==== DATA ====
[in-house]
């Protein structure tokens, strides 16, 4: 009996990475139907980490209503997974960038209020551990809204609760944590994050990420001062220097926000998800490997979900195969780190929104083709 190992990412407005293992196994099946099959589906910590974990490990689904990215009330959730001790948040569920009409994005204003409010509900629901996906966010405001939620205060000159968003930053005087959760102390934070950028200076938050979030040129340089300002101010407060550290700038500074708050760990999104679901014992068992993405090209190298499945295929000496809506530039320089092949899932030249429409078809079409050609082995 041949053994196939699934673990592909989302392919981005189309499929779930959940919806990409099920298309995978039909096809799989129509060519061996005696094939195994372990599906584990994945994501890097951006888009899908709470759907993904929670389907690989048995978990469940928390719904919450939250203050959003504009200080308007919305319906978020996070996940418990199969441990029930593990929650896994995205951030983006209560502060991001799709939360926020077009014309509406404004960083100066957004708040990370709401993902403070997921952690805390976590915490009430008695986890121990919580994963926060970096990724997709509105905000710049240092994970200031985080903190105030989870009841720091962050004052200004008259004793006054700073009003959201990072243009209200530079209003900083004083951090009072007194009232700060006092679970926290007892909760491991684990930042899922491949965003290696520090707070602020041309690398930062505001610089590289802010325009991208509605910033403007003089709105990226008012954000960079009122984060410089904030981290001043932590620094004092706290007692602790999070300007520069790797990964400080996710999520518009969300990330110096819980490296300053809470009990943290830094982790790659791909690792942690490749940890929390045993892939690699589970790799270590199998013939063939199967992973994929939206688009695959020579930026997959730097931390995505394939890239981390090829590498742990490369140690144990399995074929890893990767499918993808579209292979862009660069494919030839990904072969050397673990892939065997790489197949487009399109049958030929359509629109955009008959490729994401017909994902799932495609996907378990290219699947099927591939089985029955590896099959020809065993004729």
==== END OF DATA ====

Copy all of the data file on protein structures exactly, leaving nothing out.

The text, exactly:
[in-house]
């Protein structure tokens, strides 16, 4: 009996990475139907980490209503997974960038209020551990809204609760944590994050990420001062220097926000998800490997979900195969780190929104083709 190992990412407005293992196994099946099959589906910590974990490990689904990215009330959730001790948040569920009409994005204003409010509900629901996906966010405001939620205060000159968003930053005087959760102390934070950028200076938050979030040129340089300002101010407060550290700038500074708050760990999104679901014992068992993405090209190298499945295929000496809506530039320089092949899932030249429409078809079409050609082995 041949053994196939699934673990592909989302392919981005189309499929779930959940919806990409099920298309995978039909096809799989129509060519061996005696094939195994372990599906584990994945994501890097951006888009899908709470759907993904929670389907690989048995978990469940928390719904919450939250203050959003504009200080308007919305319906978020996070996940418990199969441990029930593990929650896994995205951030983006209560502060991001799709939360926020077009014309509406404004960083100066957004708040990370709401993902403070997921952690805390976590915490009430008695986890121990919580994963926060970096990724997709509105905000710049240092994970200031985080903190105030989870009841720091962050004052200004008259004793006054700073009003959201990072243009209200530079209003900083004083951090009072007194009232700060006092679970926290007892909760491991684990930042899922491949965003290696520090707070602020041309690398930062505001610089590289802010325009991208509605910033403007003089709105990226008012954000960079009122984060410089904030981290001043932590620094004092706290007692602790999070300007520069790797990964400080996710999520518009969300990330110096819980490296300053809470009990943290830094982790790659791909690792942690490749940890929390045993892939690699589970790799270590199998013939063939199967992973994929939206688009695959020579930026997959730097931390995505394939890239981390090829590498742990490369140690144990399995074929890893990767499918993808579209292979862009660069494919030839990904072969050397673990892939065997790489197949487009399109049958030929359509629109955009008959490729994401017909994902799932495609996907378990290219699947099927591939089985029955590896099959020809065993004729």